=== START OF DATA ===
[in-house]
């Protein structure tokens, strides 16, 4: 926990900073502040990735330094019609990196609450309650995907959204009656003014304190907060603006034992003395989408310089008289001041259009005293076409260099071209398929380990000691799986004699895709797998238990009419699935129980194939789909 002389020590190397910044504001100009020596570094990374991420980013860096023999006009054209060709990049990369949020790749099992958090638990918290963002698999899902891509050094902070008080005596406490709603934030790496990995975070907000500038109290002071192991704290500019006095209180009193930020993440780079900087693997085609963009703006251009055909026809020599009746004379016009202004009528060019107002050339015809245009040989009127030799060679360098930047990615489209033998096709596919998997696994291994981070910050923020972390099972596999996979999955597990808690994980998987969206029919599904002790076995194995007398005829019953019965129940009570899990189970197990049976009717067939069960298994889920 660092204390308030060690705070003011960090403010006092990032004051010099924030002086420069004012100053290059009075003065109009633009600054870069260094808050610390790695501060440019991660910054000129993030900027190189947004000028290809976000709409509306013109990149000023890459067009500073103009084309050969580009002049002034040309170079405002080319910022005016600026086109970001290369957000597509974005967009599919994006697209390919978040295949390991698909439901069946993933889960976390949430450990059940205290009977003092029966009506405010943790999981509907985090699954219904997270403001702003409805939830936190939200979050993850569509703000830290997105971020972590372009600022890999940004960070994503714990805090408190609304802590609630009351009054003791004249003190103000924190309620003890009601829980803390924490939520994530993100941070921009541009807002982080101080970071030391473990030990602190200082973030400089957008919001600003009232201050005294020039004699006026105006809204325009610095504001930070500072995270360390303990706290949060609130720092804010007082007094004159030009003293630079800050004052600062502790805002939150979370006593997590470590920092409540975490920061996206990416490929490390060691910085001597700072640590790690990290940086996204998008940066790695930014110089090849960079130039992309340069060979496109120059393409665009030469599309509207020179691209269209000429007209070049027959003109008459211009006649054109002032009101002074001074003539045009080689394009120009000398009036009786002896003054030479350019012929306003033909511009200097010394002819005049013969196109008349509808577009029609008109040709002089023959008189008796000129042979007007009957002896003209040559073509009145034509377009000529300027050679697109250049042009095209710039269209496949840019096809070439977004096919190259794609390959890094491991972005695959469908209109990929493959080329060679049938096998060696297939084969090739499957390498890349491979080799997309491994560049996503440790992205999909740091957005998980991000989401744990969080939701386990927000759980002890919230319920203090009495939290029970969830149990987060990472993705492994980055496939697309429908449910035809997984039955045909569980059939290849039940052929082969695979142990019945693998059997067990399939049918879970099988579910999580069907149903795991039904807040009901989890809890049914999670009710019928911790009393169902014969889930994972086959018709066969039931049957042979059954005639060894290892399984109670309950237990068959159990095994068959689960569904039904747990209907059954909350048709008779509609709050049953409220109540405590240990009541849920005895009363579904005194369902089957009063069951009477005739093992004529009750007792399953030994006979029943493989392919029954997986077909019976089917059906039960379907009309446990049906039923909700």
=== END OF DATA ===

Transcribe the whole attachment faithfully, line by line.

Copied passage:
[in-house]
């Protein structure tokens, strides 16, 4: 926990900073502040990735330094019609990196609450309650995907959204009656003014304190907060603006034992003395989408310089008289001041259009005293076409260099071209398929380990000691799986004699895709797998238990009419699935129980194939789909 002389020590190397910044504001100009020596570094990374991420980013860096023999006009054209060709990049990369949020790749099992958090638990918290963002698999899902891509050094902070008080005596406490709603934030790496990995975070907000500038109290002071192991704290500019006095209180009193930020993440780079900087693997085609963009703006251009055909026809020599009746004379016009202004009528060019107002050339015809245009040989009127030799060679360098930047990615489209033998096709596919998997696994291994981070910050923020972390099972596999996979999955597990808690994980998987969206029919599904002790076995194995007398005829019953019965129940009570899990189970197990049976009717067939069960298994889920 660092204390308030060690705070003011960090403010006092990032004051010099924030002086420069004012100053290059009075003065109009633009600054870069260094808050610390790695501060440019991660910054000129993030900027190189947004000028290809976000709409509306013109990149000023890459067009500073103009084309050969580009002049002034040309170079405002080319910022005016600026086109970001290369957000597509974005967009599919994006697209390919978040295949390991698909439901069946993933889960976390949430450990059940205290009977003092029966009506405010943790999981509907985090699954219904997270403001702003409805939830936190939200979050993850569509703000830290997105971020972590372009600022890999940004960070994503714990805090408190609304802590609630009351009054003791004249003190103000924190309620003890009601829980803390924490939520994530993100941070921009541009807002982080101080970071030391473990030990602190200082973030400089957008919001600003009232201050005294020039004699006026105006809204325009610095504001930070500072995270360390303990706290949060609130720092804010007082007094004159030009003293630079800050004052600062502790805002939150979370006593997590470590920092409540975490920061996206990416490929490390060691910085001597700072640590790690990290940086996204998008940066790695930014110089090849960079130039992309340069060979496109120059393409665009030469599309509207020179691209269209000429007209070049027959003109008459211009006649054109002032009101002074001074003539045009080689394009120009000398009036009786002896003054030479350019012929306003033909511009200097010394002819005049013969196109008349509808577009029609008109040709002089023959008189008796000129042979007007009957002896003209040559073509009145034509377009000529300027050679697109250049042009095209710039269209496949840019096809070439977004096919190259794609390959890094491991972005695959469908209109990929493959080329060679049938096998060696297939084969090739499957390498890349491979080799997309491994560049996503440790992205999909740091957005998980991000989401744990969080939701386990927000759980002890919230319920203090009495939290029970969830149990987060990472993705492994980055496939697309429908449910035809997984039955045909569980059939290849039940052929082969695979142990019945693998059997067990399939049918879970099988579910999580069907149903795991039904807040009901989890809890049914999670009710019928911790009393169902014969889930994972086959018709066969039931049957042979059954005639060894290892399984109670309950237990068959159990095994068959689960569904039904747990209907059954909350048709008779509609709050049953409220109540405590240990009541849920005895009363579904005194369902089957009063069951009477005739093992004529009750007792399953030994006979029943493989392919029954997986077909019976089917059906039960379907009309446990049906039923909700």